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Children and Demand: Direct and Non-Direct Effects

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  • Valerie Lechene
  • Martin Browning

Abstract

It is universally accepted that children have important effects on household demand patterns. This is usually attributed to the direct effect of children; for example children are food intensive. Alternative inferences are that the observed correlations between children and demand patterns are due to non-direct effects, such as fixed effects, state dependence or intra-household effects. These non-direct effects make the consistent estimation of direct effects problematic. We employ a French family expenditure survey that has a number of unusual features to explore the source of the correlation between children and demands. In a first set of tests, we use a sample of older households (over-55`s) for whom we have the details of their completed fertility and whether or not they currently have children living at home. We consider only those who do not have children currently living at home. If there are only direct effects then the demand patterns of those who have had children should be the same as those who never had children. We find that this is not the case. For the second set of tests, we use a sample of couples aged up to 55 and test for the exogeneity of children variables using background variables as instruments for children. We find that children are not exogenous for some goods. These two findings together cast doubt on the usual practice of identifying direct children effects with the coefficients on the children variables in demand equations.

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Bibliographic Info

Paper provided by University of Oxford, Department of Economics in its series Economics Series Working Papers with number 16.

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Date of creation: 01 Jul 2002
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Handle: RePEc:oxf:wpaper:16

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Keywords: children; demand; fixed effects; state dependence; intra-household effects;

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References

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  1. Thomas Mroz, . "The Sensitivity of an Empirical Model of Married Women's Hours of Work to Economic and Statistical Assumptions," University of Chicago - Population Research Center 84-8, Chicago - Population Research Center.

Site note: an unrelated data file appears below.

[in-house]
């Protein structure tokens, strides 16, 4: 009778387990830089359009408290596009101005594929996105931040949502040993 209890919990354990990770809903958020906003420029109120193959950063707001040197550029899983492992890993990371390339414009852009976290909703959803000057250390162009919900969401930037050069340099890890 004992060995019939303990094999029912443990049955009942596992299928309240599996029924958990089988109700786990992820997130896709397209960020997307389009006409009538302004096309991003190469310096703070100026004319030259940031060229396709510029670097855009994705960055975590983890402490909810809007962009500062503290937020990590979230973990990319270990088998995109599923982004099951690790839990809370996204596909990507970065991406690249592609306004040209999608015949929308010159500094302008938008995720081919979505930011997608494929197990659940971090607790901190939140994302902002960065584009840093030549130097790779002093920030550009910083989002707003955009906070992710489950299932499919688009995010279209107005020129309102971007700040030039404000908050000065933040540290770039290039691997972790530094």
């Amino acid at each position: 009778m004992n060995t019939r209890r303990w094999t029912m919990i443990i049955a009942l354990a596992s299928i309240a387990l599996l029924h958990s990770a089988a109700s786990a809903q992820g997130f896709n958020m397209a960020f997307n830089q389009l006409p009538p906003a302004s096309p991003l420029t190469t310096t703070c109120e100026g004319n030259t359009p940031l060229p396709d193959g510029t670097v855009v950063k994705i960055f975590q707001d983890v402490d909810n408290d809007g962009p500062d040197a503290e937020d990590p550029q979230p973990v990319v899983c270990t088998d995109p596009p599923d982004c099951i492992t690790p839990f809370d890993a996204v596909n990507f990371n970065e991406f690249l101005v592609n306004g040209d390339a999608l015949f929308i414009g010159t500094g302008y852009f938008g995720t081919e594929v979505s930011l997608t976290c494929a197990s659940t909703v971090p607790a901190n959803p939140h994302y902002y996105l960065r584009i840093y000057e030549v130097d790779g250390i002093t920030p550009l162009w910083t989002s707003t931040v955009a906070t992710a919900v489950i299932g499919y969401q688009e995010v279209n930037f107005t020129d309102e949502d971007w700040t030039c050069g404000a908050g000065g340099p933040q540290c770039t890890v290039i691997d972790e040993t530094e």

2. M. Browning & P. A. Chiappori, 1998. "Efficient Intra-Household Allocations: A General Characterization and Empirical Tests," Econometrica, Econometric Society, vol. 66(6), pages 1241-1278, November.
  3. Davidson, Russell & MacKinnon, James G., 1993. "Estimation and Inference in Econometrics," OUP Catalogue, Oxford University Press, number 9780195060119, September.
  4. V. Joseph Hotz & Robert A. Miller, . "An Empirical Analysis of Life Cycle Fertility and Female Labor Supply," University of Chicago - Population Research Center 86-15, Chicago - Population Research Center.
  5. Lewbel, Arthur, 1985. "A Unified Approach to Incorporating Demographic or Other Effects into Demand Systems," Review of Economic Studies, Wiley Blackwell, vol. 52(1), pages 1-18, January.
  6. Browning, Martin, 1992. "Children and Household Economic Behavior," Journal of Economic Literature, American Economic Association, vol. 30(3), pages 1434-75, September.
  7. Gronau, Reuben, 1988. "Consumption Technology and the Intrafamily Distribution of Resources:," Journal of Political Economy, University of Chicago Press, vol. 96(6), pages 1183-1205, December.
  8. Cain, Glen G & Dooley, Martin D, 1976. "Estimation of a Model of Labor Supply, Fertility, and Wages of Married Women," Journal of Political Economy, University of Chicago Press, vol. 84(4), pages S179-99, August.
  9. Deaton, Angus S & Muellbauer, John, 1986. "On Measuring Child Costs: With Applications to Poor Countries," Journal of Political Economy, University of Chicago Press, vol. 94(4), pages 720-44, August.
  10. Dickens, Richard & Fry, Vanessa & Pashardes, Panos, 1993. "Non-linearities and Equivalence Scales," Economic Journal, Royal Economic Society, vol. 103(417), pages 359-68, March.
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Cited by:
  1. Lyn Craig, 2006. "Where Do They Find the Time?: An Analysis of How Parents Shift and Squeeze Their Time around Work and Child Care," Economics Working Paper Archive wp_439, Levy Economics Institute.
  2. Martina Kirchberger, 2014. "Preferences over Leisure and Consumption of Siblings and Intra-Household Allocation," Economics Series Working Papers 713, University of Oxford, Department of Economics.
  3. Laura Blow & Valérie Lechene & Peter Levell, 2014. "Using the CE to Model Household Demand," NBER Chapters, in: Improving the Measurement of Consumer Expenditures National Bureau of Economic Research, Inc.
  4. Lyn Craig, 2007. "How Employed Mothers in Australia Find Time for Both Market Work and Childcare," Journal of Family and Economic Issues, Springer, vol. 28(1), pages 69-87, March.
  5. Christophe Kolodziejczyk, 2006. "A Note on the Correlated Random Coefficient Model," CAM Working Papers 2006-10, University of Copenhagen. Department of Economics. Centre for Applied Microeconometrics.
  6. Christophe Kolodziejczyk, 2006. "Retirement and Fixed Costs to Work: An Empirical Analysis," CAM Working Papers 2006-09, University of Copenhagen. Department of Economics. Centre for Applied Microeconometrics.

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